And we know that more muscle mass = a higher BMR. In fact, a small-scale study showed that men who were between 50-65 years of age, and performed resistance training exercises three times a week, increased their BMR by 7.7%. This suggests that resistance training, when done right, is effective at maintaining and increasing our metabolism, even at a higher age .
Activities that increase our breathing and heart rate, such as walking, running, swimming, skipping rope, etc., come under ‘endurance exercise’. These physical activities keep our body and its circulatory system healthy, and their consistent practice may help reduce the amount of fat our body would otherwise accumulate in the long-term [19, 20].
Studies suggest that individuals who are able to sustain and maintain a high level of endurance exercise (eg. brisk walking or cycling for an hour straight), even as their age increases, may maintain a better BMR in the long run (pun intended) [21, 22]. This is because long-term endurance training activates our muscle cells, which promotes muscle growth; it also helps burn intermuscular fat - the kind of fat that's around our muscles and prevents them from functioning at their best .
If you are someone who intends to work on your BMR - 45 minutes of cycling or running five days a week is a good place to begin .
Lack of sleep can adversely affect our metabolism. A study on sleep found that those who slept for only four hours a day had a 2.6% lower metabolic rate, as compared to those who slept 10 hours a day . Poor sleep quality may also lead to a decrease in our muscle mass , and since our muscle mass influences our BMR, this may exacerbate the decline in our metabolism .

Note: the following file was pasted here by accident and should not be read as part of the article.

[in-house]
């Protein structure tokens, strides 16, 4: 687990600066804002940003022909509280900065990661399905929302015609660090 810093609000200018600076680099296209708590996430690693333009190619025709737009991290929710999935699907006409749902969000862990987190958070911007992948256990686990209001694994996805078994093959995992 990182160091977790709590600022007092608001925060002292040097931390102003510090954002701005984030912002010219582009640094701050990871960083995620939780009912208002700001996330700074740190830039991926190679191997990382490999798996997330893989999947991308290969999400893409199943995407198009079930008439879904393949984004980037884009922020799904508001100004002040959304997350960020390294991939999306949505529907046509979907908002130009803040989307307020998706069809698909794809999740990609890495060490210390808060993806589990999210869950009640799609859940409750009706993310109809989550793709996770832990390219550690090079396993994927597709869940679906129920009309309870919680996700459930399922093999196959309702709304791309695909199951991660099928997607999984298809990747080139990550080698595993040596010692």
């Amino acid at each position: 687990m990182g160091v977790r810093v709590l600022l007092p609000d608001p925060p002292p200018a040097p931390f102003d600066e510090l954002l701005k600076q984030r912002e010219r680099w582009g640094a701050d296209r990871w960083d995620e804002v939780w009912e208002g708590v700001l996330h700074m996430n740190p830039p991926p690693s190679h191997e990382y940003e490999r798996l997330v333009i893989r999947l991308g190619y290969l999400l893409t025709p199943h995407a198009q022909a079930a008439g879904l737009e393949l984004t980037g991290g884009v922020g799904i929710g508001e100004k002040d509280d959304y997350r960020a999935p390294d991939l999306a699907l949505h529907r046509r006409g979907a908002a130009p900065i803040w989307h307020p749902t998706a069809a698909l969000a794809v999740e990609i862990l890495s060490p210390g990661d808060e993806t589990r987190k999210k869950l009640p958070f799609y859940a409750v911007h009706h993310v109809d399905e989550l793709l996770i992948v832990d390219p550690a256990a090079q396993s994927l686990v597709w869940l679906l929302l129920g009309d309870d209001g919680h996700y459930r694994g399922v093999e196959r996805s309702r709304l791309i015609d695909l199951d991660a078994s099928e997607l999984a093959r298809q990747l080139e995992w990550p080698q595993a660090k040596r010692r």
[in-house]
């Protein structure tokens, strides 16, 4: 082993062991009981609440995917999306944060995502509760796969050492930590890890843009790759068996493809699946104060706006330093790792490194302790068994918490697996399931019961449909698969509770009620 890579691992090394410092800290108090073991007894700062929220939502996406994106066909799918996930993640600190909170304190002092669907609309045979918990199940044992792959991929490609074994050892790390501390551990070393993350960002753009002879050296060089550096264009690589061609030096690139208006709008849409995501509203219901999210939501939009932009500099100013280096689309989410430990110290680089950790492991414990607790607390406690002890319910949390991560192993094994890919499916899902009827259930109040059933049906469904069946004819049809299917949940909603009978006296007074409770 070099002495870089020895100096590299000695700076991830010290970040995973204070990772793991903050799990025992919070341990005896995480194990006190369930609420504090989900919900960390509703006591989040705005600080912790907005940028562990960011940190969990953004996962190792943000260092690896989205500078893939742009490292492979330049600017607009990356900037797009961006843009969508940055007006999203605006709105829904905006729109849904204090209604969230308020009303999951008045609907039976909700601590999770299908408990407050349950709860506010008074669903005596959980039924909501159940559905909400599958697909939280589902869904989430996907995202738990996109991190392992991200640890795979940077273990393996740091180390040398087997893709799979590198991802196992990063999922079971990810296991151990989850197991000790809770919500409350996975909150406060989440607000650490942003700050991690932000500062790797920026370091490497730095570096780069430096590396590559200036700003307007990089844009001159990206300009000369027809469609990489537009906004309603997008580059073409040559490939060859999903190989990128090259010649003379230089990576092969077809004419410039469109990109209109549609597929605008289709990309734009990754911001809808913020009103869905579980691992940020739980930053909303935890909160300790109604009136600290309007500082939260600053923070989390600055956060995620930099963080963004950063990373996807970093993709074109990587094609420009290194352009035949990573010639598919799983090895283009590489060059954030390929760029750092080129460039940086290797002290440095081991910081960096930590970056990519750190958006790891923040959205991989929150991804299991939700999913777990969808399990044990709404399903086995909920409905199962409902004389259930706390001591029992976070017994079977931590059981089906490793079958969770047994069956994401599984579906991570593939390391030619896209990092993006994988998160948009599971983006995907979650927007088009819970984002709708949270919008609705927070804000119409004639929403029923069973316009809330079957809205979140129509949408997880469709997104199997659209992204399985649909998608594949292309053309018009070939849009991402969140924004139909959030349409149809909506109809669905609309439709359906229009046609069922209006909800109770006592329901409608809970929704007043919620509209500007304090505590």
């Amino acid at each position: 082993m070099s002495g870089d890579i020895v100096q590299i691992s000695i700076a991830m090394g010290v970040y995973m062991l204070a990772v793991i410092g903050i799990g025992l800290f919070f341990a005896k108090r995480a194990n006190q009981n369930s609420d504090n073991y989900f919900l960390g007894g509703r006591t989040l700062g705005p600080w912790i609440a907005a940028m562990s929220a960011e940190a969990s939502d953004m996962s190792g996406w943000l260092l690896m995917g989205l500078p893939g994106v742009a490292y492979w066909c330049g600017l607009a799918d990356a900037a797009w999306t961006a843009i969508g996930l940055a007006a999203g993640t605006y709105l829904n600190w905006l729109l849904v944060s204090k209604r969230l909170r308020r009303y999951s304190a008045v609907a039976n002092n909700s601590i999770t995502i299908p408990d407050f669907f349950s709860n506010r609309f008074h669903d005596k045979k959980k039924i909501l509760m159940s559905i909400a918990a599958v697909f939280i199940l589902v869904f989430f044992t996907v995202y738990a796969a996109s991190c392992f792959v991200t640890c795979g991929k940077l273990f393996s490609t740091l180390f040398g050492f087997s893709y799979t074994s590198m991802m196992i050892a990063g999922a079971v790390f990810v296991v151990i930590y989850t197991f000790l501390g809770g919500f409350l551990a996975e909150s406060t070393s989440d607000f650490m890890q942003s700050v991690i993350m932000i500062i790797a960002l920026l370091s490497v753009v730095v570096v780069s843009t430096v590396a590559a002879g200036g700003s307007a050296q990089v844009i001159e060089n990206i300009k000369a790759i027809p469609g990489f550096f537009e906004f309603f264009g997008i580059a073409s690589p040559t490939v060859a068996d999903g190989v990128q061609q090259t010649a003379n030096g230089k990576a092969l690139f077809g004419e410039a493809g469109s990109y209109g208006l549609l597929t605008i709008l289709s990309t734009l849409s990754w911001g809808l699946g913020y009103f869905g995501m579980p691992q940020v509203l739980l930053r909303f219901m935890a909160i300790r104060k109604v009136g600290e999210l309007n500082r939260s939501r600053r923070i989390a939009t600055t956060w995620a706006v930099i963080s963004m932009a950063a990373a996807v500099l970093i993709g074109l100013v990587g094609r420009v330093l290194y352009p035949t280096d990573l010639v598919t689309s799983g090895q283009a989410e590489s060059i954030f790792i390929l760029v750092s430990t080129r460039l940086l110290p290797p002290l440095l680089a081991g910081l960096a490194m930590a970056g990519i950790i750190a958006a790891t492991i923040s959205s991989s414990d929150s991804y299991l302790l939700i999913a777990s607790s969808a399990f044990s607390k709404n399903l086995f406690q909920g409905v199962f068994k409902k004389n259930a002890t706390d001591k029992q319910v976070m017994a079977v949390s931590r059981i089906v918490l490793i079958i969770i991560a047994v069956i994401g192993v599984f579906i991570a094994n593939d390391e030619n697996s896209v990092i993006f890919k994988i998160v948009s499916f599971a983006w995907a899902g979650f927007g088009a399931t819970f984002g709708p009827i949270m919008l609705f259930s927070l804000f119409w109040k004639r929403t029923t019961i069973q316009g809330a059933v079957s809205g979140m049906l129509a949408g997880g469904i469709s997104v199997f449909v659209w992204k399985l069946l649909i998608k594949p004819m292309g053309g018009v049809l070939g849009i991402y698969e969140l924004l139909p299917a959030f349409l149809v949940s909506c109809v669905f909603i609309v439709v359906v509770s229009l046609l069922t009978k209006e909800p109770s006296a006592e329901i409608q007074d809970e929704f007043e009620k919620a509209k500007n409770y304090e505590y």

Fortunately, good and consistent sleeping patterns (seven to nine hours of sleep every night) can reverse these effects.
Protein has multiple positive impacts on our metabolism. Consuming it increases our metabolic rate by 15-30% (as compared to a 5-10% increase through carbohydrates, and 0-3% through fats). That’s simply because our body burns more calories while digesting and absorbing protein, as compared to other nutrients .
Secondly, consuming protein promotes muscle growth and preservation (irrespective of age), which is great for our BMR . (If you’d like to understand how much protein you should consume daily, based on your level of physical activity, you might find this article helpful).
Ageing is the most natural phenomenon, and every living being experiences it. We should embrace our body as it changes, grows, and ages. Having said that, taking care of ourselves by maintaining a healthy lifestyle, and giving our body the right nutrition, are the foundational steps to good health. And good health is something that we believe we all deserve to have - at any age!
And, as always, if you have any health-related queries, feel free to drop them in the comment section below. We’d love to answer them for you. :)